Unit 9: Atomic Structure, Periodicity and Chemical Bonding

Unit 9: Atomic Structure, Periodicity and Chemical Bonding

UNIT 9: ATOMIC STRUCTURE, PERIODICITY AND CHEMICAL BONDING By: Anthony Gates AP Chemistry QUANTUM MECHANICAL MODEL Previous models, such as the Bohr model, assumed that electrons behaved like single particles moving along a set path.

This could not explain certain properties of elements. The quantum mechanical (QM) model addresses known problems with the classical shell model and is also consistent with atomic electronic structures that correspond with the periodic table. Electrons behave like particles and like waves. QM CONT. The QM model can be approximately solved using computers and serves

as the basis for software that calculates the structure and reactivity of molecules. Computers can do it faster, thus allowing for difficult calculations to be performed faster. The QM model is based off of Schrodingers equation an equation that is unsolvable unless you cut some corners.

BILLIARDS ELECTRON MOVEMENT Heisenberg Uncertainty Principle: The more accurately we know a particles position, the less accurately we know its momentum, (and vice versa) thus causing a minimum amount of uncertainty in a particles movement to always exist. This becomes less important as the mass of the object increases thus why we can predict the movement of billiard balls.

This is affects our predictions of electron movement greatly. ThusWE CANNOT ASSUME ELECTRONS MOVE IN A CONSTANT CIRCULAR PATH!!! THE AFFECT OF SPIN Think of billiards has anyone ever heard of putting a little English on the ball? In billiards depending on where you hit the cue ball with your cue, you can cause a different spin which in turn causes a different movement in the cue ball.

Hitting a little high causes a topspin which causes the cue ball to keep moving forward even after impact. Electrons have various spins as well and thus there movement (despite the lack of collisions) is affected by these spins. ORBITALS Due to the varying spins, distances from the nucleus and both attractive and repulsive forces present the electrons movements cannot be predicted. However we can predict their positions based on probability.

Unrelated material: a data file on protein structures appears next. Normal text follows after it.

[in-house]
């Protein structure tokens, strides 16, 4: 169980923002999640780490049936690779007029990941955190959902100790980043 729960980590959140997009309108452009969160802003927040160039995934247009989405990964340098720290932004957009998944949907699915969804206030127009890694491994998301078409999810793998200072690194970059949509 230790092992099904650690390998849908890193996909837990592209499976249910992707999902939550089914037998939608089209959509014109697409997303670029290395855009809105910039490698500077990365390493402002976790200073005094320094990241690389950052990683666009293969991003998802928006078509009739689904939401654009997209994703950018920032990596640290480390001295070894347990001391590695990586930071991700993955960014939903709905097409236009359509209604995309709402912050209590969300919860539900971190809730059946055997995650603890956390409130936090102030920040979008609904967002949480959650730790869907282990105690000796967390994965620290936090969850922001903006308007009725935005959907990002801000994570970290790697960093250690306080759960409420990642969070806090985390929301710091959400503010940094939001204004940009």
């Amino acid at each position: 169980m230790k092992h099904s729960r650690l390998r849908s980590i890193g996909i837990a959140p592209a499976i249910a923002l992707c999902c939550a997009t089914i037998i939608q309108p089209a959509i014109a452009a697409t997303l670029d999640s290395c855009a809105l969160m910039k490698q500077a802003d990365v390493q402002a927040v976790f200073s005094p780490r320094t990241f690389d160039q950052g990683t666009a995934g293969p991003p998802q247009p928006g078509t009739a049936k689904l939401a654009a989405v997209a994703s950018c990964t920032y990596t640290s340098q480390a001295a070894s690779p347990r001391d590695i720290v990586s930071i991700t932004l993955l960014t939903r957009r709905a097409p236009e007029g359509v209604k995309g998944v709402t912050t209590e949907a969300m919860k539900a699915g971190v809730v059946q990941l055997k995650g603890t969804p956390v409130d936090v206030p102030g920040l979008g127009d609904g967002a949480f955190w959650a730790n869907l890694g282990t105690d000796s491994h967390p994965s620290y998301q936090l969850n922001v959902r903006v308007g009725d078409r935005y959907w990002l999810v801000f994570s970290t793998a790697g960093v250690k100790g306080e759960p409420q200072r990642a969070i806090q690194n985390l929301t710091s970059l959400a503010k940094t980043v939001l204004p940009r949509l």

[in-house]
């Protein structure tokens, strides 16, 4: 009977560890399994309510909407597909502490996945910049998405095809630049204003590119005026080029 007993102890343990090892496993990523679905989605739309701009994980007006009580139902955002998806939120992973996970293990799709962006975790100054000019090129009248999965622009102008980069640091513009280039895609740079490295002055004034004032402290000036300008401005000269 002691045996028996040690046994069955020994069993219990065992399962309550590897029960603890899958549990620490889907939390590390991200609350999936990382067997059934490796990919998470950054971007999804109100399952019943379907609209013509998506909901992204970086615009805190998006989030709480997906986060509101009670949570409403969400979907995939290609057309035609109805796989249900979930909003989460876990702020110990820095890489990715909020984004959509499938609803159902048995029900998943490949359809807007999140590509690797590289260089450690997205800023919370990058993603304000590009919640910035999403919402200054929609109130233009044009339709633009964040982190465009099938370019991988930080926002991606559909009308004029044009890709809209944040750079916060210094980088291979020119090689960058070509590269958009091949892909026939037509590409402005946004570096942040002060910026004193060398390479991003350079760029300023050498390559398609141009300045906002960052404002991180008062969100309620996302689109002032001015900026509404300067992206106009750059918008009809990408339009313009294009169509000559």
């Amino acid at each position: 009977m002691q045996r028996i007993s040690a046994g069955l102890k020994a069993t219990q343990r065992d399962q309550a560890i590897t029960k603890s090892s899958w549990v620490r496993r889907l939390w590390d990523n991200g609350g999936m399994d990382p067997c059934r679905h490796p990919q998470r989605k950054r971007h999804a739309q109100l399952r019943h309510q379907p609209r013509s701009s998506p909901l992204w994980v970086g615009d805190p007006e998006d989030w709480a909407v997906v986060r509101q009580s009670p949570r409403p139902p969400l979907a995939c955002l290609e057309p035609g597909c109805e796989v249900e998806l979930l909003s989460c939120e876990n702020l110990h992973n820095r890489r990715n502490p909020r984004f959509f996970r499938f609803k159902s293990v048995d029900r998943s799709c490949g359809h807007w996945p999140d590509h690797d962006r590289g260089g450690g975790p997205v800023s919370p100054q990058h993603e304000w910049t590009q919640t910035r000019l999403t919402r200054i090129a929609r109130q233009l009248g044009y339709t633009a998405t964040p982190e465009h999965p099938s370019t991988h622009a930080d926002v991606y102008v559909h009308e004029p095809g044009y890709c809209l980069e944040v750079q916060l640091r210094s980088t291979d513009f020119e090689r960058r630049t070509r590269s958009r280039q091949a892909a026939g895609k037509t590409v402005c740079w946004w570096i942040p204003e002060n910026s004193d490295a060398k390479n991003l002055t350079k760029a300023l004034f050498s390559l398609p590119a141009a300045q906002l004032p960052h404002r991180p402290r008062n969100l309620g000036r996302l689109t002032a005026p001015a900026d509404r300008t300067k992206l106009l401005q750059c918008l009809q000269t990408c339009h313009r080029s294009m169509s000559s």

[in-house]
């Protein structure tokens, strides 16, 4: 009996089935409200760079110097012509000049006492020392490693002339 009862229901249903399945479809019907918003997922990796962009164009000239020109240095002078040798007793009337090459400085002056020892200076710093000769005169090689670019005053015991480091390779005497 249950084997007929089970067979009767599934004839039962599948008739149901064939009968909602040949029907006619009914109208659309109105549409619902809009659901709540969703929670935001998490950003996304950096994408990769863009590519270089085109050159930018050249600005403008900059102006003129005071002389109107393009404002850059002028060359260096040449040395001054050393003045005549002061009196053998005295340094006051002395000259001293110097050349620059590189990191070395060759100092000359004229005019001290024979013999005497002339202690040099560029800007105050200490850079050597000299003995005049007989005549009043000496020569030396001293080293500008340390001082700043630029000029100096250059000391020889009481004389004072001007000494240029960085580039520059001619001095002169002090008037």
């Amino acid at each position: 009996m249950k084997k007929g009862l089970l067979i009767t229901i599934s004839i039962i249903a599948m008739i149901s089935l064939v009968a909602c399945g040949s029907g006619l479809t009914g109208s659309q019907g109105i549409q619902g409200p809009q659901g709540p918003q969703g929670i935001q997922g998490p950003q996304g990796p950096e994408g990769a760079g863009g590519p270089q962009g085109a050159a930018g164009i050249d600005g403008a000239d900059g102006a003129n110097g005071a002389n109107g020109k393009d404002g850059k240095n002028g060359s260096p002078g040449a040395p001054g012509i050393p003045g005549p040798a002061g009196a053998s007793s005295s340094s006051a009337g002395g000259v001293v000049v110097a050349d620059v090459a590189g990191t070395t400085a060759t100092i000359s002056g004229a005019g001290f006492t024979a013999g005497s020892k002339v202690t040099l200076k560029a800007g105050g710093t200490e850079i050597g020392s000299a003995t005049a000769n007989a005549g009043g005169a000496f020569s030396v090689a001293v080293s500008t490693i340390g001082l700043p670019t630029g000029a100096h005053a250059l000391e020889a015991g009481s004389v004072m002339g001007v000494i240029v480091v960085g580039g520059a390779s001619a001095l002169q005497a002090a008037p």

Take this school for example Classes Lockers Friends Clubs/activities RADIAL DISTRIBUTION The probability of finding an electron.

1s Orbital 2s Orbital How does this relate to the bohr model? QUANTUM NUMBERS n= principal quantum number l = angular momentum number Number of nodes

0 to n-1 ml=magnetic quantum number Orientation in space -l to +l ms=electron spin quantum number -1/2 or +1/2 PAULI EXCLUSION PRINCIPLE

No two electrons in the same orbital can have the same spin. Electrons in atoms have an intrinsic property known as spin that can result in atoms having a magnetic moment. There can be at most two electrons in any orbital and these electrons must have opposite spin. MR. GATES IF YOU PLEASE Please explain/diagram atomic orbitals and their nodes

ELECTRON CONFIGURATIONS Electron configurations provide a method for describing the distribution of electrons in an atom or ion. In multielectron atoms and ions, the electrons can be thought of as being in shells and subshells, indicated by the relatively close ionization energies associated with some groups of electrons.

Inner electrons are called core electrons, and outer electrons are called valence electrons. COULOMBS LAW Coulombs Law is the basis for describing the energy of interaction between protons and electrons. Based on Coulombs Law, the force between two charged particles is proportional to the magnitude of each of the two charges (q1 and q2), and inversely proportional to the square of the distance, r, between them.

If the two charges are of opposite sign , the force between them is attractive; if they are of the same sign, the force between them is repulsive. COULOMBS LAW Potential Energy = (2.31 x 10-19Jnm)[(q1 x q2)/r] Force (q1 x q2)/(r2) COULOMBS LAW & IONIZATION ENERGY Each electron in an atom has a different ionization energy,

which can be qualitatively explained through Coulombs Law. As two atoms come together there are three forces at work Nucleus to nucleus repulsion Electron to electron repulsion Electron to nucleus attraction Electron to Electron shielding COULOMBS LAW & IONIZATION ENERGY The first ionization energy is the minimum energy needed to

remove the least tightly held electron from an atom or ion. In general, the ionization energy of any electron in an atom or ion is the minimum energy needed to remove that electron from the atom or ion. The relative ionization energy can be estimated through qualitative application of Coulombs Law. The farther an electron is from the nucleus, the lower its ionization energy. When comparing two species with the same arrangement of electron, the higher the nuclear charge, the higher the ionization energy of an electron in a given subshell.